HeyitsCarlyRae x Jordyn Taylor Interview
I’m so excited for you to join me, Jordyn! Tell us more about The Revenge Game!
Thank you so much for having me! The Revenge Game is a feminist mystery that takes place at a boarding school with major old boys’ club vibes. The protagonist is Alyson Benowitz, an aspiring romance novelist who longs for a love story of her own. When she and Brenton Riggs Jr.—the handsome, charming lacrosse player in her AP English class—get paired together for a project, they totally hit it off, and Alyson feels like her dreams are finally coming true. But it turns out there might be a dark side to her seemingly perfect love story.
That’s because Alyson and Riggs’ boarding school just became co-ed this year, and to celebrate, the boys start a secret game called the King’s Cup, where they compete to see who has the most sexual prowess. When the girls catch wind of what’s going on, they start their own secret game called the Queen’s Cup, where they compete to see who can reject the boys in the most humiliating ways possible. Alyson starts to wonder: What if Riggs is just using her to get “points” in the King’s Cup? On the flip side, what if he’s a genuinely good guy and finds out Alyson is one of the leaders of the Queen’s Cup? The mounting tension finally erupts on prom night…but I’m not going to spoil anything!
In a way, the story gives me John Tucker Must Die vibes. What inspired you to tell the story of Alyson?
You know, I re-watched that movie while I was drafting The Revenge Game! Parts of it sadly don’t hold up—like the STI shaming—but the idea of women banding together to fight toxic masculinity is still so epic.
It’s bizarre to think about this now, but Alyson’s story began as an entirely different book idea, where the King’s and Queen’s Cups would have been smaller plot points. I’d originally wanted to write a book that explored obsessive doubt and guilt—two big themes in my life, as someone living with obsessive-compulsive disorder. As part of that book idea, I wanted Alyson to fall head over heels for someone, only to realize her whole love story might be a lie. Eventually, I realized that tension needed to be the book’s main event—and The Revenge Game was born.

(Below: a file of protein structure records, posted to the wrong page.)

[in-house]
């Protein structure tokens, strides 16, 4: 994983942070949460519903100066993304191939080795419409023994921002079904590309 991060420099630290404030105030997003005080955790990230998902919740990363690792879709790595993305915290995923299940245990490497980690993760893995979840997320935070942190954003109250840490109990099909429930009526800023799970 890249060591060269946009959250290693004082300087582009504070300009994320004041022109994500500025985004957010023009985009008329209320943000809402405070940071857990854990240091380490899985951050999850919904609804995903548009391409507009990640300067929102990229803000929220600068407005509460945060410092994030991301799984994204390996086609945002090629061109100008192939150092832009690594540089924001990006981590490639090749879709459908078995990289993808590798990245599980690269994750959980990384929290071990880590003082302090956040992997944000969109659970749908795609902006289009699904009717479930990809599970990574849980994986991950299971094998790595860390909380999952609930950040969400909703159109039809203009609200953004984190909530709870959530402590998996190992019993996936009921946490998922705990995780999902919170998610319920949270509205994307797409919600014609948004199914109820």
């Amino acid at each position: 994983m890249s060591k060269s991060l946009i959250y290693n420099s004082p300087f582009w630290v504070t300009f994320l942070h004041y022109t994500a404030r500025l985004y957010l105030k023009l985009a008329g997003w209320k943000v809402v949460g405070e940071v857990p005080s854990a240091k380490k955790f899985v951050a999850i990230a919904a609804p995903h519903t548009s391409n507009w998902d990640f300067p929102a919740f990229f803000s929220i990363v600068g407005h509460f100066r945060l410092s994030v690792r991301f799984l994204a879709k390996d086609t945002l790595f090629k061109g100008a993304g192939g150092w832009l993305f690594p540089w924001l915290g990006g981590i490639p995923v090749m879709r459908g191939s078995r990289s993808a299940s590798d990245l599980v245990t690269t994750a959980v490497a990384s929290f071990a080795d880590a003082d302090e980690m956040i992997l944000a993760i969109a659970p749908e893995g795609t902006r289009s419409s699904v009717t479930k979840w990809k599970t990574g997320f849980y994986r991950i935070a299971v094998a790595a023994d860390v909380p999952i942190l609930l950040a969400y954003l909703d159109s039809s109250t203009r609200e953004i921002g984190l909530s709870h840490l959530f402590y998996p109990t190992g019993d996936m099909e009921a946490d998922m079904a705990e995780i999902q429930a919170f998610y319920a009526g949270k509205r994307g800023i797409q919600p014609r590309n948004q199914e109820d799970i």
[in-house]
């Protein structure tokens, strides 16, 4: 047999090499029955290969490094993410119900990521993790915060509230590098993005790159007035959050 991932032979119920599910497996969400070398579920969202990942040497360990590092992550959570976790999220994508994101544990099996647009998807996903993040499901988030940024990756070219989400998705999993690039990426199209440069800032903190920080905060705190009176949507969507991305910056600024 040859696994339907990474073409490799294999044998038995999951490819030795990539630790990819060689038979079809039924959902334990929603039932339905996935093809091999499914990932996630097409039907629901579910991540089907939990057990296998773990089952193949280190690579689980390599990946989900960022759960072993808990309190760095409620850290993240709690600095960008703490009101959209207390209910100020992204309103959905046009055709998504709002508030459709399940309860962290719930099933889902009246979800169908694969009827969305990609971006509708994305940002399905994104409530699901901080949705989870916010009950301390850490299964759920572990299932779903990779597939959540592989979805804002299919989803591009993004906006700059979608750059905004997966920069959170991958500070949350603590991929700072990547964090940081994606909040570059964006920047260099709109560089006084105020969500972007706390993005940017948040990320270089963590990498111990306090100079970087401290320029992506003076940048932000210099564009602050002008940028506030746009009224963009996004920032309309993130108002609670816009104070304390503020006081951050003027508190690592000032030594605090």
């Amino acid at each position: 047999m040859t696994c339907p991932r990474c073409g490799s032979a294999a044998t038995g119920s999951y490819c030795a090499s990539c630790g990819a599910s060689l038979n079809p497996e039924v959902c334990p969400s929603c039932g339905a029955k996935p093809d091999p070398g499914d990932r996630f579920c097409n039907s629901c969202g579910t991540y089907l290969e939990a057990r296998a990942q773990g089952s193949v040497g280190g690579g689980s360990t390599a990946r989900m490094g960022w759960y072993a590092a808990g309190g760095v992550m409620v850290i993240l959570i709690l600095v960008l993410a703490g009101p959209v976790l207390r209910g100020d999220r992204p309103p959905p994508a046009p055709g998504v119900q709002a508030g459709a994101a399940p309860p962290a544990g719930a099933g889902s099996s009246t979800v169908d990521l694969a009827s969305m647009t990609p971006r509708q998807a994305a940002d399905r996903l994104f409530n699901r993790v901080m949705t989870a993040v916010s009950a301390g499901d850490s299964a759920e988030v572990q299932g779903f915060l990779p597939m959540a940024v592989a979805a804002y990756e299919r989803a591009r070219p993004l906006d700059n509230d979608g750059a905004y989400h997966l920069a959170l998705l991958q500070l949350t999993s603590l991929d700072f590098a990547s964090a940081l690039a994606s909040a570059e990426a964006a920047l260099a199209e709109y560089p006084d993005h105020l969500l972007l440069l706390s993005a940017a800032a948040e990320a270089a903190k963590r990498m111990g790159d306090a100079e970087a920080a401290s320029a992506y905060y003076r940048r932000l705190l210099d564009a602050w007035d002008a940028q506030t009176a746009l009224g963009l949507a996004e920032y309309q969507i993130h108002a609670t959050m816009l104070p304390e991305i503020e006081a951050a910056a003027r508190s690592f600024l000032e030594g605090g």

I’m so happy I went in this direction because I was able to weave in themes of resistance, which has always been important to me as a young adult author. YA fiction helps us figure out what kind of people we want to be in the world, and I hope my stories send the message that it’s important to stand up for what’s right, even when it’s hard to do. My first book, The Paper Girl of Paris, is about the French resistance in WW2, and my second book, Don’t Breathe a Word, is about resisting dangerous groupthink. The Revenge Game is all about resisting toxic masculinity or the harmful things some men do so as not to seem weak. When I was a teenager, I didn’t have the vocabulary to describe how hurtful and dangerous that behavior could be. I wish I had a book like this back then.
What chapter are you most excited for readers to read?
Oh my gosh, this is hard! I think it has to be the chapter when the girls decide to get revenge on the boys. Not just because it’s crucial to the plot but because it happens when the characters are on a school-mandated winter camping trip, which is a harrowing thing I actually had to do to graduate high school (I’m Canadian, if that gives you some helpful context). It was a full-circle moment for me to weave that physically and emotionally difficult experience into a book for young adult readers. In the chapter, the students are given bars of lard to nibble on through the night so they can replenish the calories their bodies will expend just to keep them warm. We legitimately had to do that.
Who was your favorite character to write?
I love so many characters in this book, but I think my favorite to write was Alyson’s best friend, Jess. Jess is fierce, funny, and unapologetically opinionated. Her banter with Alyson reminds me of the way my best friends and I joke around with each other and hype each other up.
The cover is great. I love it. It instantly made me curious about the story. Were you involved in the design process?
It’s amazing! Casey Moses is a cover design genius. When I first noticed the crowns inside the lips and how they also look like sharp teeth, my brain kind of exploded.